Making a top ten list is a lot like making a mixed tape (another pleasure my millennials have never experienced, alas). So many groovy ways to take!

  5. Great choices all, Keely! You did a fabulous job, considering you limited yourself to 10--what a task! :-) We just watched "Laura", so I may have to add that to the list, and I've always loved "Arsenic and Old Lace". I'll never forget the first time we realized our nephew was sadly lacking in the classic department--DH made a reference to "beam me up, Scotty" and later my nephew asked why DH had said "beat me up, Sammy." :-)

  6. Kathy! I love Laura and Arsenic and Old Lace! Ack! Maybe my list needs to be 20 strong. Hmm...

    The cultural references we take for granted...I never thought there'd be a day when "Beam me up, Scotty" had to be explained.

  7. I would add: The Ghost and Mrs. Muer, Holiday Inn, How to Succeed in Business Without Really Trying, West Side Story, Patton, Oklahoma, George M, Paint Your Wagon, Singing in the Rain,Gone with the Wind, TO Sir with Love,Ma and Pa Kettle, Mr. Smith Goes to Washington, The Wizard of OZ (sound off -- Pink Floyd, Dark Side of the Moon as soundtrack -- you start the music at the second lion roar -- amazing)

  8. Jamie - fantastic movies! I admit I've never watched Wizard of Oz to Pink Floyd. What an intriguing experiment...

  9. If i HAD to pick a "Best Movie Ever" (and who could??) i would say, "Now, Voyager."

    Modern classic -- "Master and Commander," based on the Patrick O'Brian novels, I think,

    And "Babe," because it's so, so wonderful
    - Marceline (as i'm always on as 'anonymous!')

  10. Marceline! I debated about Now, Voyager (though of the Bette Davis tearjerkers, I prefer Dark Victory), but I kept the personalities of my particular two millennials in mind. Neither of them is all that sentimental, so I'd need to sneak NV or DV into the next batch...once I already have'em hooked!

    I've never seen Master and Commander - must check it out!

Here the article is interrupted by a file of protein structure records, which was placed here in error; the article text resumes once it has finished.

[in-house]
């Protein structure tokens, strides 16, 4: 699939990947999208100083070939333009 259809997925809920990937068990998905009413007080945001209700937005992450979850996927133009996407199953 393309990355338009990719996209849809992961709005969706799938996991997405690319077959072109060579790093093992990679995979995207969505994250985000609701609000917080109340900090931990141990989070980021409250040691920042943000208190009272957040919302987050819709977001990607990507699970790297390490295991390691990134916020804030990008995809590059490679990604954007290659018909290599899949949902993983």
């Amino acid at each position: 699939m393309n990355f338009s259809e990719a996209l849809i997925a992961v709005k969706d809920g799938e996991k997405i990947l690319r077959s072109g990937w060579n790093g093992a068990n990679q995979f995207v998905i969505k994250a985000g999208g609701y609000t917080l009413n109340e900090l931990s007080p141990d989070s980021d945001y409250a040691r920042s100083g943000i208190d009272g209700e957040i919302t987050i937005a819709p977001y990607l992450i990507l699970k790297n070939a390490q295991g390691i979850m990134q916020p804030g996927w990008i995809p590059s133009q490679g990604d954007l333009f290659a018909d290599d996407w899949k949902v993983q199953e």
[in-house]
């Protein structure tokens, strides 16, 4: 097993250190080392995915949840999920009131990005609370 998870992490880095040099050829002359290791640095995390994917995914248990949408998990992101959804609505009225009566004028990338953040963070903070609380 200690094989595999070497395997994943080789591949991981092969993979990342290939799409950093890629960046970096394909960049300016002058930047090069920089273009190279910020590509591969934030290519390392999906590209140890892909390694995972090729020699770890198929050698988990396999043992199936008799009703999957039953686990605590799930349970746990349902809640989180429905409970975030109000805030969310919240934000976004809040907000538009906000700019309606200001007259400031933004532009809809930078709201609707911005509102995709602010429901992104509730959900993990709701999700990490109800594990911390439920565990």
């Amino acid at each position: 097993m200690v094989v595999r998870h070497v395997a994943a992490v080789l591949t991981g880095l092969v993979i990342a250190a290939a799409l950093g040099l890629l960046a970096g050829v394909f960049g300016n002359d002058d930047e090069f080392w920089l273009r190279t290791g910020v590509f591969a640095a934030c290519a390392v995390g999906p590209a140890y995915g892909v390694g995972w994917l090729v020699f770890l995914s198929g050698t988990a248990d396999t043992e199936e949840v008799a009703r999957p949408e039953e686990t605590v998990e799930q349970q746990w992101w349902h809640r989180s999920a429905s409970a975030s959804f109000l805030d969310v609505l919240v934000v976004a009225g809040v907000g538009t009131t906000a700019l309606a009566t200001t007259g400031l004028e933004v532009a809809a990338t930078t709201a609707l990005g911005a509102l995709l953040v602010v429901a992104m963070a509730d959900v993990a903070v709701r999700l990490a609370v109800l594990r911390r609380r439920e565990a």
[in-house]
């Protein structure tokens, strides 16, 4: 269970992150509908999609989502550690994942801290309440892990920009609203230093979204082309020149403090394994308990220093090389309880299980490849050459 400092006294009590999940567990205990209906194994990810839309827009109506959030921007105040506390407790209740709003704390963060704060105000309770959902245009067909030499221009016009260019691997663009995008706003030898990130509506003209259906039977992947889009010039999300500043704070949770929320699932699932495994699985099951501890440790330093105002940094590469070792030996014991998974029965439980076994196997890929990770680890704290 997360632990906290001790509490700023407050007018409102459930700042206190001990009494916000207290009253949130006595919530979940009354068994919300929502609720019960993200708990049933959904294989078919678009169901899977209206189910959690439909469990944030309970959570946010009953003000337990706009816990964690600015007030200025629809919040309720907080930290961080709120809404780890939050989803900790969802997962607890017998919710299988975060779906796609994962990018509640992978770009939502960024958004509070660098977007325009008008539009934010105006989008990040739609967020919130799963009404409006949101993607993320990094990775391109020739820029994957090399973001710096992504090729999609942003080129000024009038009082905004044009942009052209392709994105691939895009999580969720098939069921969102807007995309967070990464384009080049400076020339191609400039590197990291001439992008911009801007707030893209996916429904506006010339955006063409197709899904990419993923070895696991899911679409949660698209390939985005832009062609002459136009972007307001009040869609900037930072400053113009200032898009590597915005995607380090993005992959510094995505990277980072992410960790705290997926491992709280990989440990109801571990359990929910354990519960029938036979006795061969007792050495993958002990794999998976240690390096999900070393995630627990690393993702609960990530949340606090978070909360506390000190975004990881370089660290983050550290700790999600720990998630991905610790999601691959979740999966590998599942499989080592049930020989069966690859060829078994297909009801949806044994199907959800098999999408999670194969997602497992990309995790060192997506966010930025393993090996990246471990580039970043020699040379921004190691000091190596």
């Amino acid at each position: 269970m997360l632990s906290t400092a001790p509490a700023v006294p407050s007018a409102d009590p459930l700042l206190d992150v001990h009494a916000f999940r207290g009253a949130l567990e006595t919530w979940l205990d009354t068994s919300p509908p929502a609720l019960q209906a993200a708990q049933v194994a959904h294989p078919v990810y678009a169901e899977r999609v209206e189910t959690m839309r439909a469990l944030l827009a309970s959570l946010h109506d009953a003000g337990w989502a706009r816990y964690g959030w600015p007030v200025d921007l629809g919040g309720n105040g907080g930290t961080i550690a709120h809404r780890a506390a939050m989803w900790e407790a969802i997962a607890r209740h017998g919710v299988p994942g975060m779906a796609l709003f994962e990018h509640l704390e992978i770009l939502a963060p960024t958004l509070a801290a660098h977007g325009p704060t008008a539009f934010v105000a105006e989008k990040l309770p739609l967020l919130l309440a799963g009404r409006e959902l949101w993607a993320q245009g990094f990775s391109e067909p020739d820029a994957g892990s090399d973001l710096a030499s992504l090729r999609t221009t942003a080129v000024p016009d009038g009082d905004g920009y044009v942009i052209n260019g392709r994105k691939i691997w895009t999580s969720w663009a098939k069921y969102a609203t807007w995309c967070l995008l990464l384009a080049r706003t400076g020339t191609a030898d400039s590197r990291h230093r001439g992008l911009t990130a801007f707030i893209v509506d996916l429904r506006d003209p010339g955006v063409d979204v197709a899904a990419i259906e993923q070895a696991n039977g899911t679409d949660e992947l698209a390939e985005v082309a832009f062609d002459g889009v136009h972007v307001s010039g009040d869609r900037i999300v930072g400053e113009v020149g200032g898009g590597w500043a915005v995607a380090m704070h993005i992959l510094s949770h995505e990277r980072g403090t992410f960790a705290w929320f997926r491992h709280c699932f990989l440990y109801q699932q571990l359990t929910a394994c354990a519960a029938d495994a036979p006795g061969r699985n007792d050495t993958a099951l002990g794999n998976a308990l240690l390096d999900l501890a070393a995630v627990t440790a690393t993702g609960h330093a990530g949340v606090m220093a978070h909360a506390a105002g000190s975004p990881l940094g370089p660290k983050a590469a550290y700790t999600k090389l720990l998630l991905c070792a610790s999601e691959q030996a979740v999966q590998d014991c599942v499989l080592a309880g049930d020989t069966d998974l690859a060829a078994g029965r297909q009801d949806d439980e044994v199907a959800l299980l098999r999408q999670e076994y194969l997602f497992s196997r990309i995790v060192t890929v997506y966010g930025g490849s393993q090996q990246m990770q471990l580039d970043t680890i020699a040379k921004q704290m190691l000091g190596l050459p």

11. Oh, Keely! You've listed so many of my favorites!

    I actually prefer TOP HAT to THE GAY DIVORCEE, but I'd still come to your house for a DIVORCEE screening!

    I also adore THE BIG SLEEP with Bogie and Bacall. You get all that chemistry, and the back story about the film's making is so interesting to me. I know the plot is often criticized, but we'll blame the Hayes Act for toning down the bits that would've made it all make sense.

    And I love Jean Arthur in THE TALK OF THE TOWN. She shines like a star in the heavens. Plus, every time I watch it, I change my mind about who she should walk into the sunset with: Cary Grant or Ronald Colman.

    The Greer Garson/Lawerence Olivier PRIDE AND PREJUDICE is just fun. So are Mickey Rooney's Andy Hardy films. And don't get me start on Cary Grant and Irene Dunne in THE AWFUL TRUTH!

    Boy, I hope you'll list your picks for beyond 40's black and white films. This is so fun!

  12. Was just talking about the suave hunkiliousness of Ronald Coleman with a coworker this afternoon. Another movie that I adore but didn't list is Random Harvest. Greer Garson and Ronald Coleman. Amnesia and one of the best dress in B&W moviedom? I'm there.

    My personal fave of Rogers and Astaire is Shall We Dance. Love the Gershwin music, love the story line. But The Gay Divorce solidified their most successful - to me - story arc (I'd argue they had two: one where they are the main couple [TGD, TH, SWD, Swing Time], the other where they are the supporting couple [Flying Down to Rio, Roberta, Follow the Fleet])

    I am TOTALLY going to come up with more Top Ten lists. I'm working on Tear Jerkers right now. Film Noir, 1950s musicals, Favorite Katharine Hepburn flicks. Endless possibilities!